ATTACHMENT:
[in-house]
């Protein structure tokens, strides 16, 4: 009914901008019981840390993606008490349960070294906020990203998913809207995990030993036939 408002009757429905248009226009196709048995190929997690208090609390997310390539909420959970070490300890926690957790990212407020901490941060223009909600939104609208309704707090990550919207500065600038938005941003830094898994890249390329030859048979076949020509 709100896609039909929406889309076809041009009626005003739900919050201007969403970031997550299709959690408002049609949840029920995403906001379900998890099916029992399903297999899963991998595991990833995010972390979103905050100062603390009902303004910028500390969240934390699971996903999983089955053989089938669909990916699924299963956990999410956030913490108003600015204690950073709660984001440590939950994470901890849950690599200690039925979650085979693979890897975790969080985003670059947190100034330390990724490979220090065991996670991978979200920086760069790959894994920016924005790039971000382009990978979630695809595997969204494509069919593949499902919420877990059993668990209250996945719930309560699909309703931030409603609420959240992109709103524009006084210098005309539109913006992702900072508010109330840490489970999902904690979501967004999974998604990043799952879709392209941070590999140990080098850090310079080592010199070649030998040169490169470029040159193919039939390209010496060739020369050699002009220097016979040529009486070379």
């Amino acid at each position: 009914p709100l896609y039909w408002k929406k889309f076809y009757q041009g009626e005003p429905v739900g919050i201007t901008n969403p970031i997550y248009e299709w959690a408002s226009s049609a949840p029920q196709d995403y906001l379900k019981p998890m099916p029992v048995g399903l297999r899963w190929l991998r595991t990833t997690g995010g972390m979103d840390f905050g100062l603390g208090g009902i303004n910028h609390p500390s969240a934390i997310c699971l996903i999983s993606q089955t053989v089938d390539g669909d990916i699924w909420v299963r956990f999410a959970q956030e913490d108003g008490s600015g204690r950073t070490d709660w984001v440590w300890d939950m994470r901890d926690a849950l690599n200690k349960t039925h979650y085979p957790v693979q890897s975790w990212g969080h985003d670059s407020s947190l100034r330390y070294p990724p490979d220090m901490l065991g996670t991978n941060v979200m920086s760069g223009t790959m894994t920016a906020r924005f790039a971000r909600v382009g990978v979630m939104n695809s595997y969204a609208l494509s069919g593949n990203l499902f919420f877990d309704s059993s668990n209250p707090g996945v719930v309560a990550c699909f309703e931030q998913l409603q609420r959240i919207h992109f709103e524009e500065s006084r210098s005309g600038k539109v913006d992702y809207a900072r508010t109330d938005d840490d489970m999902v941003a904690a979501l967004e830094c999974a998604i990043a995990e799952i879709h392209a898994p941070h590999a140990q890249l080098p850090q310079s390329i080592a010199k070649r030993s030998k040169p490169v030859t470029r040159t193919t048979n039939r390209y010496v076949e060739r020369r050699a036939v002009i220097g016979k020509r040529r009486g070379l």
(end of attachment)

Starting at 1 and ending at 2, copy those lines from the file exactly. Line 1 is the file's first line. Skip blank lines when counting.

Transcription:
[in-house]
């Protein structure tokens, strides 16, 4: 009914901008019981840390993606008490349960070294906020990203998913809207995990030993036939 408002009757429905248009226009196709048995190929997690208090609390997310390539909420959970070490300890926690957790990212407020901490941060223009909600939104609208309704707090990550919207500065600038938005941003830094898994890249390329030859048979076949020509 709100896609039909929406889309076809041009009626005003739900919050201007969403970031997550299709959690408002049609949840029920995403906001379900998890099916029992399903297999899963991998595991990833995010972390979103905050100062603390009902303004910028500390969240934390699971996903999983089955053989089938669909990916699924299963956990999410956030913490108003600015204690950073709660984001440590939950994470901890849950690599200690039925979650085979693979890897975790969080985003670059947190100034330390990724490979220090065991996670991978979200920086760069790959894994920016924005790039971000382009990978979630695809595997969204494509069919593949499902919420877990059993668990209250996945719930309560699909309703931030409603609420959240992109709103524009006084210098005309539109913006992702900072508010109330840490489970999902904690979501967004999974998604990043799952879709392209941070590999140990080098850090310079080592010199070649030998040169490169470029040159193919039939390209010496060739020369050699002009220097016979040529009486070379």